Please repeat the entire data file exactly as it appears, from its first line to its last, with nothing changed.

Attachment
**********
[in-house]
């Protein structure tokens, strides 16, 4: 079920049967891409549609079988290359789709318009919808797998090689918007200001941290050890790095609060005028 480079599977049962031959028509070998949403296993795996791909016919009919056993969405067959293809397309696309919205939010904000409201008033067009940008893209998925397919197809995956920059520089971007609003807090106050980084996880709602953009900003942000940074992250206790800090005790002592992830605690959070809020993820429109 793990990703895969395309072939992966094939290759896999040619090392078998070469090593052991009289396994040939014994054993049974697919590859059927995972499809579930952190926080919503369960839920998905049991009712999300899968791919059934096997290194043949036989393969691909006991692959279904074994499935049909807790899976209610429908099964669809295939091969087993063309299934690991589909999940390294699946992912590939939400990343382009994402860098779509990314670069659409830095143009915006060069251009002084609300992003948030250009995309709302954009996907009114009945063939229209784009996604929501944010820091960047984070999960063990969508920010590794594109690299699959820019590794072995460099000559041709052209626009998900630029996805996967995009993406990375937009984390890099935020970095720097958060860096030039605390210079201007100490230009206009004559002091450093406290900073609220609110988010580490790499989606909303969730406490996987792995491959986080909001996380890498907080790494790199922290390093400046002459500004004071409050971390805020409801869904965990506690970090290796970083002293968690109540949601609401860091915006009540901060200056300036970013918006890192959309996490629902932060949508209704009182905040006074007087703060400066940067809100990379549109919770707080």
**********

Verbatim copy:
[in-house]
């Protein structure tokens, strides 16, 4: 079920049967891409549609079988290359789709318009919808797998090689918007200001941290050890790095609060005028 480079599977049962031959028509070998949403296993795996791909016919009919056993969405067959293809397309696309919205939010904000409201008033067009940008893209998925397919197809995956920059520089971007609003807090106050980084996880709602953009900003942000940074992250206790800090005790002592992830605690959070809020993820429109 793990990703895969395309072939992966094939290759896999040619090392078998070469090593052991009289396994040939014994054993049974697919590859059927995972499809579930952190926080919503369960839920998905049991009712999300899968791919059934096997290194043949036989393969691909006991692959279904074994499935049909807790899976209610429908099964669809295939091969087993063309299934690991589909999940390294699946992912590939939400990343382009994402860098779509990314670069659409830095143009915006060069251009002084609300992003948030250009995309709302954009996907009114009945063939229209784009996604929501944010820091960047984070999960063990969508920010590794594109690299699959820019590794072995460099000559041709052209626009998900630029996805996967995009993406990375937009984390890099935020970095720097958060860096030039605390210079201007100490230009206009004559002091450093406290900073609220609110988010580490790499989606909303969730406490996987792995491959986080909001996380890498907080790494790199922290390093400046002459500004004071409050971390805020409801869904965990506690970090290796970083002293968690109540949601609401860091915006009540901060200056300036970013918006890192959309996490629902932060949508209704009182905040006074007087703060400066940067809100990379549109919770707080």